A Washington-state Supreme Court judge has outed himself as the man who called Attorney General Michael Mukasey a “tyrant” during the Nov. 20 speech at the Federalist Society dinner, where Mukasey later collapsed.
In a statement to the Wall Street Journal Law Blog, Justice Richard Sanders says he felt compelled to “speak out" as a matter of conscience after the Attorney General defended the Bush administration’s record on Guantanamo Bay and the Geneva Conventions.
He says he was prompted to act after the audience's amusement over Mukasey’s comments that Al Qaeda is “not, the last time I checked” a signatory to the Geneva accords. “Although the United States is a signatory, and these Conventions prohibit torture, the audience laughed. Attorney General Mukasey received a standing ovation,” says Sanders. “The program provided no opportunity for questions or response, and I felt compelled to speak out."
Justice Sanders says he “passionately disagrees” with Mukasey’s views. “I hope those who know my jurisprudence will agree that to truly love the Constitution is to uphold it, to speak out for it, not just in times of peace and prosperity, but also in times of chaos and crisis,” he said.
The judge denies he “heckled” the Attorney General or disrupted the meeting. He left the dinner immediately after making his comments and says he wasn’t aware of Mukasey’s collapse, which occurred about 15 minutes later, until the following day.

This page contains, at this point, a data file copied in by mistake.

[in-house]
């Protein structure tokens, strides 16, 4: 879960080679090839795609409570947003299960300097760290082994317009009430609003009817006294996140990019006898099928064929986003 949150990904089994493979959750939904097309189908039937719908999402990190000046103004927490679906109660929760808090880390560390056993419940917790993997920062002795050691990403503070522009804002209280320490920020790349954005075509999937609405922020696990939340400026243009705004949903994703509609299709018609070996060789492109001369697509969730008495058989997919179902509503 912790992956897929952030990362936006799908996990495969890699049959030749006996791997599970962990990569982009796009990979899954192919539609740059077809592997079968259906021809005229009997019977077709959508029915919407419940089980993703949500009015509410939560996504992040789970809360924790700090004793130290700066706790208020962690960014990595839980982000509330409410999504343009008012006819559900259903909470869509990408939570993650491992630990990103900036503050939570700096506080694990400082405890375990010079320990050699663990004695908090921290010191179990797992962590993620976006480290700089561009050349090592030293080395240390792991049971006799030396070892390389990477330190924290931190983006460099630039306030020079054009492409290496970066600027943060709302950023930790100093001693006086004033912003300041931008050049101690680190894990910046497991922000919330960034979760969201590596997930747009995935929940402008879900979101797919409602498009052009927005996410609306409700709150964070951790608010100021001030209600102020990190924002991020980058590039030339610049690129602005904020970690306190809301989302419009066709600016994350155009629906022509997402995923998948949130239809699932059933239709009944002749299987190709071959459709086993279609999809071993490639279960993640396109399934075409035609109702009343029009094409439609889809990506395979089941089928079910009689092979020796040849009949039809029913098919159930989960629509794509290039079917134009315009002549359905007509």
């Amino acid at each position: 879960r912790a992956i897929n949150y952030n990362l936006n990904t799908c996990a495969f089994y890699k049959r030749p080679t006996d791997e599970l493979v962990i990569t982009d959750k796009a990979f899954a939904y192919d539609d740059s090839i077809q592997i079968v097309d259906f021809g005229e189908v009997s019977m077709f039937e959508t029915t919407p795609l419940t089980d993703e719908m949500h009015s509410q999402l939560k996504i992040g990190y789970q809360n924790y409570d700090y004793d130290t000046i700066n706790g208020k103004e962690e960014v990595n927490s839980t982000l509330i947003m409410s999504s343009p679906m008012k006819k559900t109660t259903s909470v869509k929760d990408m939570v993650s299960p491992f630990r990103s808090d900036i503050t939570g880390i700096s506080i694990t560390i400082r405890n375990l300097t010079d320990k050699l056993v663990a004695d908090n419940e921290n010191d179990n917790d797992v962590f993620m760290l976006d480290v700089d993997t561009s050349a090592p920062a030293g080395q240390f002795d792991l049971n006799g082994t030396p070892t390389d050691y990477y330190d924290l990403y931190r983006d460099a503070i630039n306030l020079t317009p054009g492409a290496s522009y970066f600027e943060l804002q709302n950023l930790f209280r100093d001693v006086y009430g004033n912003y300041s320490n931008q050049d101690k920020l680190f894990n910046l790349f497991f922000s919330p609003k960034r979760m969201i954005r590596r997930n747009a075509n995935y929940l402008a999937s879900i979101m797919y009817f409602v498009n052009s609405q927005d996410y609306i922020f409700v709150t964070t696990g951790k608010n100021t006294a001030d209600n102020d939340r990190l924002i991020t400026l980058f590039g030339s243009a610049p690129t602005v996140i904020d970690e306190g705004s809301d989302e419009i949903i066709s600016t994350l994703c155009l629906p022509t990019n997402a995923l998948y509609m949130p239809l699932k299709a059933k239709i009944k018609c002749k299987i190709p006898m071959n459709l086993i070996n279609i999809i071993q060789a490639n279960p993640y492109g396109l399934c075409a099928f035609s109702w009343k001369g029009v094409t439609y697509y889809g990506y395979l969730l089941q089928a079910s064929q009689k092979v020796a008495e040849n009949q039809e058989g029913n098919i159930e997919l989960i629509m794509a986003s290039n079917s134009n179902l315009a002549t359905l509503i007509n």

It's not clear if Mukasey heard the judge's comments, which occurred about 17 minutes into the speech. The Journal notes that Mukasey briefly glanced in Justice Sanders' direction and then resumed speaking. There is no suggestion the disruption was related to the Attorney General's later collapse.
It remains to be seen whether there will be any official fallout from the judge's outburst. Justice Sanders told the Seattle Times he was exercising his right of free speech and does not believe he breached Washington's Code of Judicial Conduct, which states that a judge's public activities should "not detract from the dignity of their office."
Justice Sanders ends his statement by offering his wishes that the Attorney General, “despite our vastly different views on what constitutes upholding the rule of law," continues his recovery and remains in good health.